Are you worried that your child isn’t learning as well as they should be? Do you feel like their peers are able to understand concepts faster, or are leaving your child behind? If your child isn’t learning as quickly as their peers, the best thing you can do is schedule a hearing test, and determine if they’re suffering from hearing loss. Early intervention and treatment are key if your child is struggling to hear.
This May, join the American Speech-Language-Hearing Association (ASHA) as they celebrate Better Hearing and Speech Month. This is a great time in look after the hearing health of your whole family, and for more than 90 years, audiologists, speech-language pathologists, and speech, language, and hearing scientists have spent the month of May raising awareness of speech and hearing disorders, and encouraging Americans to seek treatment. The theme for 2019 is “Communication Across the Lifespan” and you can find more information about the ASHA and Better Hearing and Speech Month at http://www.asha.org/bhsm/.
Hearing loss takes a toll at any age, but for children struggling to hear, every day that they can’t hear clearly affects their whole future. Childhood is a time of rapid growth and learning, and hearing is closely linked to learning how to speak and communicate. When a child has hearing loss, they’re not able to hear what’s been said, and struggle to learn listening skills. Their speech development is also slowed, and this affects their writing and reading skills. Since writing and reading are the foundation for all future skills, children with hearing loss are at a huge disadvantage compared to their hearing peers.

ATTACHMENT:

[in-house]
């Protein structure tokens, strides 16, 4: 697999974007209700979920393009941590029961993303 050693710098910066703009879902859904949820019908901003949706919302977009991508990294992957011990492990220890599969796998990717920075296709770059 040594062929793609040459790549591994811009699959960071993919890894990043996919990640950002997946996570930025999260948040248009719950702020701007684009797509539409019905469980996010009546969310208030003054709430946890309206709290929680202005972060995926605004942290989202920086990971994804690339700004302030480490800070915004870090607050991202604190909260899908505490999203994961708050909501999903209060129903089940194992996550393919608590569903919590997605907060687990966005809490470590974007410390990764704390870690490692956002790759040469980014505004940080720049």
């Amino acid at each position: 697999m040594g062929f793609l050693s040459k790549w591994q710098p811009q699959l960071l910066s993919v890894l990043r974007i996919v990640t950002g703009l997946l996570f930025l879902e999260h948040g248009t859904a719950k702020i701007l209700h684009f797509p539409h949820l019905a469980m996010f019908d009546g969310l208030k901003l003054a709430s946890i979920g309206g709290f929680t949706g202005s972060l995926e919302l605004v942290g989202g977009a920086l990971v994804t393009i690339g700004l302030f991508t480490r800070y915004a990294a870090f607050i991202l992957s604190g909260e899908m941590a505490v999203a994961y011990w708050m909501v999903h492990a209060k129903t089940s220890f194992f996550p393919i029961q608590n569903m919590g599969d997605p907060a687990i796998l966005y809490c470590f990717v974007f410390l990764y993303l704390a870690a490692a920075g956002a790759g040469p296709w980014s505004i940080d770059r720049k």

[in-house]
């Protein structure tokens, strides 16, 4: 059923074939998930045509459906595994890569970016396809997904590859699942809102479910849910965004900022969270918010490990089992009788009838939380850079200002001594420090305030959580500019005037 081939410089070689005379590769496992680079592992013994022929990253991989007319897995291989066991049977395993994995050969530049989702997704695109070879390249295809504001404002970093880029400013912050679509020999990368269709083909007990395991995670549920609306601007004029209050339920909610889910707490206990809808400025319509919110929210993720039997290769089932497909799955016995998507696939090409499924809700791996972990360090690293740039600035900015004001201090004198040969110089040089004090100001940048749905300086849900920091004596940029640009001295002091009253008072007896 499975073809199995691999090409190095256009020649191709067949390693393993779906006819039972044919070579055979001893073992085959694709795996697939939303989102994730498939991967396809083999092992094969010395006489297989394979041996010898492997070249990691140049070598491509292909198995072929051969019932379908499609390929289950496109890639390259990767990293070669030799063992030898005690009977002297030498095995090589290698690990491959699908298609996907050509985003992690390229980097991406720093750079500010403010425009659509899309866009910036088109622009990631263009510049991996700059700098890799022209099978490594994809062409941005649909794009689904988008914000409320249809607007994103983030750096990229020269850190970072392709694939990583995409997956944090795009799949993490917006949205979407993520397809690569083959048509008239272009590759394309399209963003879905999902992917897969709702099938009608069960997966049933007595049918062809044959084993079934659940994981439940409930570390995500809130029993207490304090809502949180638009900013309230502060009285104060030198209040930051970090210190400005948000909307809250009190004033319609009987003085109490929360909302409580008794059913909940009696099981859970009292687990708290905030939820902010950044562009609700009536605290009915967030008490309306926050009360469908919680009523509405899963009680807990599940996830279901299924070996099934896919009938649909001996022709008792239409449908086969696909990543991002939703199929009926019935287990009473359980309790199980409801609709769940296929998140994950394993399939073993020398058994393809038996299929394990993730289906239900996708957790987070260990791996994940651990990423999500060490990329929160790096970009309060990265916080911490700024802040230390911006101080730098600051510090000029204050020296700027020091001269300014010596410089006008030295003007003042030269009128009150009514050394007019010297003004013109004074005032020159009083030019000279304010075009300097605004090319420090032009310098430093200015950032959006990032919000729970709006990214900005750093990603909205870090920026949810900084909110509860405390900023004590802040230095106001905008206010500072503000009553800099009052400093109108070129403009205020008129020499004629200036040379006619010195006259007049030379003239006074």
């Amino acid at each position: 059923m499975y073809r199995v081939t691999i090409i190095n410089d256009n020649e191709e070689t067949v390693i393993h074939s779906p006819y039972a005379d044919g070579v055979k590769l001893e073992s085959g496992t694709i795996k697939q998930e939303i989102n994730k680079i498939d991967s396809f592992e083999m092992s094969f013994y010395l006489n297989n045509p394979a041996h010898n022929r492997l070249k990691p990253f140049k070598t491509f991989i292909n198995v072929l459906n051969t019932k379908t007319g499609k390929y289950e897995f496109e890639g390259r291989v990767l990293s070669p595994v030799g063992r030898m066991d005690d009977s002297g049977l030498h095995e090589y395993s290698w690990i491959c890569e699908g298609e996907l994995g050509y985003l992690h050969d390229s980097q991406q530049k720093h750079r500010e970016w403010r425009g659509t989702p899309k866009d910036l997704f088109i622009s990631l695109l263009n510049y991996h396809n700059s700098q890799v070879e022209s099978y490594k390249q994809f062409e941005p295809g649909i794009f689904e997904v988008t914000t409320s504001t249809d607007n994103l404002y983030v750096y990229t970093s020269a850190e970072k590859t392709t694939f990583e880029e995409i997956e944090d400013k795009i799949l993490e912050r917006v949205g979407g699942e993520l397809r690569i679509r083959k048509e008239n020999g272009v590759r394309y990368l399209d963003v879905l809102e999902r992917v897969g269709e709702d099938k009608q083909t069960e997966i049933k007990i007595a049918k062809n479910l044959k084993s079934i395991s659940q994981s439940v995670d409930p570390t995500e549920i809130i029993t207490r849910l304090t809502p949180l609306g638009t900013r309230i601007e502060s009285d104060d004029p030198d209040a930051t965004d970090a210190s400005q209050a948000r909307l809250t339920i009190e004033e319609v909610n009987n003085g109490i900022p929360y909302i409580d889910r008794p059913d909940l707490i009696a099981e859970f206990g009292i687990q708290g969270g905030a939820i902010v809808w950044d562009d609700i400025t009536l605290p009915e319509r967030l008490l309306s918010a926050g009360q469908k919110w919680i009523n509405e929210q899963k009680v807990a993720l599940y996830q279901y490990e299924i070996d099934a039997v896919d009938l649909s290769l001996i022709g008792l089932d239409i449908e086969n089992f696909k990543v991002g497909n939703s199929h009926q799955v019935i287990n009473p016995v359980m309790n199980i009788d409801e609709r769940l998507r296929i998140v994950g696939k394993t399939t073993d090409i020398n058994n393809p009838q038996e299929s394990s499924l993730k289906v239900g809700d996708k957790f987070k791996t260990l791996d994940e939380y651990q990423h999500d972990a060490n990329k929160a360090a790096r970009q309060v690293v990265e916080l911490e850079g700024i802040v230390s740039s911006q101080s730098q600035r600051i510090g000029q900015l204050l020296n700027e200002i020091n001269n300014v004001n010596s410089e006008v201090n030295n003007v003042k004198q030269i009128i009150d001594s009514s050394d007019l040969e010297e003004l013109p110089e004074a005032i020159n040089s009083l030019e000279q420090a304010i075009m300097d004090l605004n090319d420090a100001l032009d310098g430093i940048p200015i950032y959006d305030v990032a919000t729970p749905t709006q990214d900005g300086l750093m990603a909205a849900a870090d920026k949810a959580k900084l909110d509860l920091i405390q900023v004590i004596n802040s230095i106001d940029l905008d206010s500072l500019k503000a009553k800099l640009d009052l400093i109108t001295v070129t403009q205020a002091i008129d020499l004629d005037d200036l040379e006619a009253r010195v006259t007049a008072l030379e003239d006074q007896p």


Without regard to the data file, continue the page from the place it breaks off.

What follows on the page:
Childhood is also the time we learn how to interact with our families, develop friendships, and learn to communicate. For a child living with untreated hearing loss, just getting through each day is a struggle, and they’re often delayed in developing social skills, and risk being ostracized by other children.
It might be difficult to recognize the signs of hearing loss in your child. In fact, their teacher might notice it before you do. Signs include seeming distracted, or not answering when called. You might think your child is ignoring you, when really, they never heard you call them. Other signs include answering questions in a way that doesn’t make sense or asking you to repeat what you said. Children with hearing loss often have limited speech and are frequently inattentive.
When it comes to treating your child’s hearing loss, the first step is to schedule a comprehensive hearing test to determine their level of hearing loss. This non-invasive test is fun for the kids, and all they have to do is listen and indicate if they’ve heard a sound or not. Once you know more about their hearing loss, you can find the perfect devices that will help them hear, and allow them to learn and grow along with their hearing peers.
If you’re worried that your child might have hearing loss, visit us today at Sate Hearing and Audiology to book a hearing test. We have hearing aids just for children, and they’ll be excited to put them on each morning to hear rich, full sound. They come in a variety of colors to match skin and hair tone, or if your child wants a chance to show them off, they also come in bright colors that will make all the other kids in class jealous. Our hearing aids come with a range of features to help your child learn, from directionality technology to speech enhancement that will help them hear the teacher. The devices will also reduce background noise, and help your child focus.
Along with getting hearing aids, your child might need to visit a speech and language pathologist to help them improve their speaking abilities, and catch up with their hearing peers. This could be through listening and speaking exercises, as well as using hand cues, or even learning some ESL.